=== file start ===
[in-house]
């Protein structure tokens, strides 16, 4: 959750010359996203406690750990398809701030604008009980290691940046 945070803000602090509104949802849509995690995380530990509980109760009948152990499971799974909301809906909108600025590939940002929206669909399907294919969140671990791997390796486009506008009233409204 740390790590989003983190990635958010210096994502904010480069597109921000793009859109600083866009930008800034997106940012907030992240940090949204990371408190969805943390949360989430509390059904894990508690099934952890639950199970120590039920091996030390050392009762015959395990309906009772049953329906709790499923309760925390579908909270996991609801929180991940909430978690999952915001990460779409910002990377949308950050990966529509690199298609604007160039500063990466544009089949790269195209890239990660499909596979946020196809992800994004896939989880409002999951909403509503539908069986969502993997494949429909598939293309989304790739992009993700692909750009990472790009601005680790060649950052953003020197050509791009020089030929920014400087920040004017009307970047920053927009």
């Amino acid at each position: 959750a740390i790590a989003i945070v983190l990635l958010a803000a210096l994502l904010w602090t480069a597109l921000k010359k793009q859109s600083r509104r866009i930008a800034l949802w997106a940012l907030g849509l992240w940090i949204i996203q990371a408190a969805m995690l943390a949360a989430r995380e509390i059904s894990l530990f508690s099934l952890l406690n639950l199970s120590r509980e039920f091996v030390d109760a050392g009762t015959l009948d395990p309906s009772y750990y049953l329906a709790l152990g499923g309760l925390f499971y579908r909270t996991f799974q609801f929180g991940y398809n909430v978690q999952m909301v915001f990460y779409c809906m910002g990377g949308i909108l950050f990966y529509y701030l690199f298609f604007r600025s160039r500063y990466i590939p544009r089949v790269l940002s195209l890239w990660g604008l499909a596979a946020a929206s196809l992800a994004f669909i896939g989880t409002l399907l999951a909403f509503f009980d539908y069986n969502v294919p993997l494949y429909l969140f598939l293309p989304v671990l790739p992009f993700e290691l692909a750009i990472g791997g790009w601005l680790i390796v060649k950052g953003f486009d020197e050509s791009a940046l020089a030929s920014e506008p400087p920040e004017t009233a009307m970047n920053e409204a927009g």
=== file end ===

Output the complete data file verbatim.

[in-house]
């Protein structure tokens, strides 16, 4: 959750010359996203406690750990398809701030604008009980290691940046 945070803000602090509104949802849509995690995380530990509980109760009948152990499971799974909301809906909108600025590939940002929206669909399907294919969140671990791997390796486009506008009233409204 740390790590989003983190990635958010210096994502904010480069597109921000793009859109600083866009930008800034997106940012907030992240940090949204990371408190969805943390949360989430509390059904894990508690099934952890639950199970120590039920091996030390050392009762015959395990309906009772049953329906709790499923309760925390579908909270996991609801929180991940909430978690999952915001990460779409910002990377949308950050990966529509690199298609604007160039500063990466544009089949790269195209890239990660499909596979946020196809992800994004896939989880409002999951909403509503539908069986969502993997494949429909598939293309989304790739992009993700692909750009990472790009601005680790060649950052953003020197050509791009020089030929920014400087920040004017009307970047920053927009």
């Amino acid at each position: 959750a740390i790590a989003i945070v983190l990635l958010a803000a210096l994502l904010w602090t480069a597109l921000k010359k793009q859109s600083r509104r866009i930008a800034l949802w997106a940012l907030g849509l992240w940090i949204i996203q990371a408190a969805m995690l943390a949360a989430r995380e509390i059904s894990l530990f508690s099934l952890l406690n639950l199970s120590r509980e039920f091996v030390d109760a050392g009762t015959l009948d395990p309906s009772y750990y049953l329906a709790l152990g499923g309760l925390f499971y579908r909270t996991f799974q609801f929180g991940y398809n909430v978690q999952m909301v915001f990460y779409c809906m910002g990377g949308i909108l950050f990966y529509y701030l690199f298609f604007r600025s160039r500063y990466i590939p544009r089949v790269l940002s195209l890239w990660g604008l499909a596979a946020a929206s196809l992800a994004f669909i896939g989880t409002l399907l999951a909403f509503f009980d539908y069986n969502v294919p993997l494949y429909l969140f598939l293309p989304v671990l790739p992009f993700e290691l692909a750009i990472g791997g790009w601005l680790i390796v060649k950052g953003f486009d020197e050509s791009a940046l020089a030929s920014e506008p400087p920040e004017t009233a009307m970047n920053e409204a927009g």